J. Michael Cole

J. Michael Cole

It’s a day most salon, barbershop, and spa owners both dream about and dread: retirement, moving away from behind the chair. To achieve this major milestone, you’ve put in long hours, sacrificed time with family and friends along the way, dealt with employee drama as well as clients who cancel and reschedule appointments and vendors who don’t deliver. Transitioning out of the business and into the next exciting phase of your life should be the easy part, right? Not always.

When the deal closes, the biggest financial event of your life will happen in this one meeting. Will you be able to fulfill your dream of a satisfying, financially secure future when this happens? You’ll either have all the money from the sale (if your deal is all-cash), a good chunk of it with more to come (you hope), or a down payment on the value of the business along with the promise of a stream of payments to follow over time (usually the case in a sale to family members or select team members).

Why Should Wealth be Managed?

If you’re like many business owners, you’re probably in one of two camps about what comes next: 1) you’ll want to prepare in advance, learning as much as possible about how to manage the cash you’ll be receiving; or 2) you’ll deal with the issue when the cash actually comes. Either way, the choices you make about your business proceeds will have a profound impact on your life in retirement. That’s why “take your time” is the best advice before you move forward.

Your business may represent your largest asset and the foundation for the money you will need in retirement. These taxable assets, along with whatever you’ve set aside in your qualified retirement plan and/or Individual Retirement Account(s), will need to generate sufficient income to last 20 to 40 years once you stop working. How will you ensure your money goes the distance?

For starters, you need to understand what it will ultimately take to create the lifestyle you want for retirement. After years of focusing on wealth accumulation and the day-to-day cash flow needs of running a business, the challenge is to think in terms of drawing down those assets to provide a reliable stream of income that can last as long as you need it to last. That’s why business experts suggest developing a plan that coordinates your business transition and retirement goals. The plan should determine how to establish a sustainable income that will help ensure financial security and the realization of your dreams for the future.

Your business transition plan should be holistic in scope, helping you to answer crucial planning questions, such as:

  • What do I want to achieve with the proceeds from the sale?
  • How much will I spend each year in retirement?
  • What’s the best way to invest the money?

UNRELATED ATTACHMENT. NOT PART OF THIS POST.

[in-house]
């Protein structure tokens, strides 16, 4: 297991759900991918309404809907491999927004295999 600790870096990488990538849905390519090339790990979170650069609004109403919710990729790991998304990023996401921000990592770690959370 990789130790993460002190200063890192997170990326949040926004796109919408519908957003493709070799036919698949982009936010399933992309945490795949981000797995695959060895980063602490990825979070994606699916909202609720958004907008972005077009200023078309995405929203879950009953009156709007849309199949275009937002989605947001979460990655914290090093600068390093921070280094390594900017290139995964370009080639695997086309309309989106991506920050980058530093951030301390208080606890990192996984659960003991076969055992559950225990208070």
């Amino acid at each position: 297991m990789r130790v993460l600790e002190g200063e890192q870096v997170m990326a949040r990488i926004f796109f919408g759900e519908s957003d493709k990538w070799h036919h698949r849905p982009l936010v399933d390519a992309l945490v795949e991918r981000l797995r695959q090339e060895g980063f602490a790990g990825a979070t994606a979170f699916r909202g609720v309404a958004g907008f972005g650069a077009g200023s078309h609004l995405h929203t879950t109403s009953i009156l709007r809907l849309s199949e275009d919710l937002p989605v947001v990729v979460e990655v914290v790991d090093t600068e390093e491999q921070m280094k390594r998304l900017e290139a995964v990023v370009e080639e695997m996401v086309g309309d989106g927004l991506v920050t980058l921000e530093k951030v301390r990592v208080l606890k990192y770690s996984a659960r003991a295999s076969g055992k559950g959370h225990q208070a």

• Are there gaps in my insurance coverage or estate plan?

A comprehensive transition plan can provide a timetable and strategies that may help you reduce the tax liability on the transferring of assets on the sale of your business. It can help you make sure your income needs are met in the future by taking advantage of opportunities such as setting up a pension plan or other type of a retirement compensation agreement prior to the sale of the business—a move that may assist in reducing corporate taxes and deferring personal taxes. It may also highlight opportunities to pre-pay future expenses, thus possibly reducing the amount of after-tax income you may need in retirement. Examples include paid-up life insurance and a special trust to pay for uninsured medical expenses incurred after retirement.

Take Stock of Your Financial Situation

Most business owners do not have a tremendous amount of investment cash at their disposal while they’re growing a business. The sale of a business may change that significantly. With your future financial security at stake, you may find yourself suddenly overwhelmed with the choices of how best to streamline your finances and preserve and protect your new cash.

The thought of handling this by yourself may be intimidating. That’s why you may want to consider working with a financial professional—someone who can show you how to maximize the proceeds from the sale of your business, based on hypothetical investment returns and withdrawal rates; explain various investments, so you can choose those that align with your long-term goals and risk tolerance; help you structure an asset allocation strategy for your portfolio, monitor your portfolio’s performance over time and make adjustments as your goals and needs change; and identify and fill gaps in your financial and estate planning. This may seem like a foreign language to you like color formulations are to me, but a solid financial professional will educate you the same way you educate your clients on selfcare.

In addition to a financial professional, consider working with a business transition expert who has the resources to answer more than just the investment management aspect of your wealth. Retirement income distribution planning, estate planning, family gifting and legacy, charitable planning, and medical and long-term care planning are all areas that should be integrated into your overall plan. Together, they may pay major dividends in terms of financial security for you and your family for years to come.

You have worked hard to build the biggest financial asset you own. It is in your best interest, and that of your family, to ensure you maximize the value of this asset as you transition from behind the chair into the beach chair!

About the Author: J. Michael Cole is a financial Advisor with Northwestern Mutual, the marketing name for The Northwestern Mutual Life Insurance Company. For more information, visit his website, email him at michael.cole@nm.com, or set up a meeting.

For reprint and licensing requests for this article, Click here.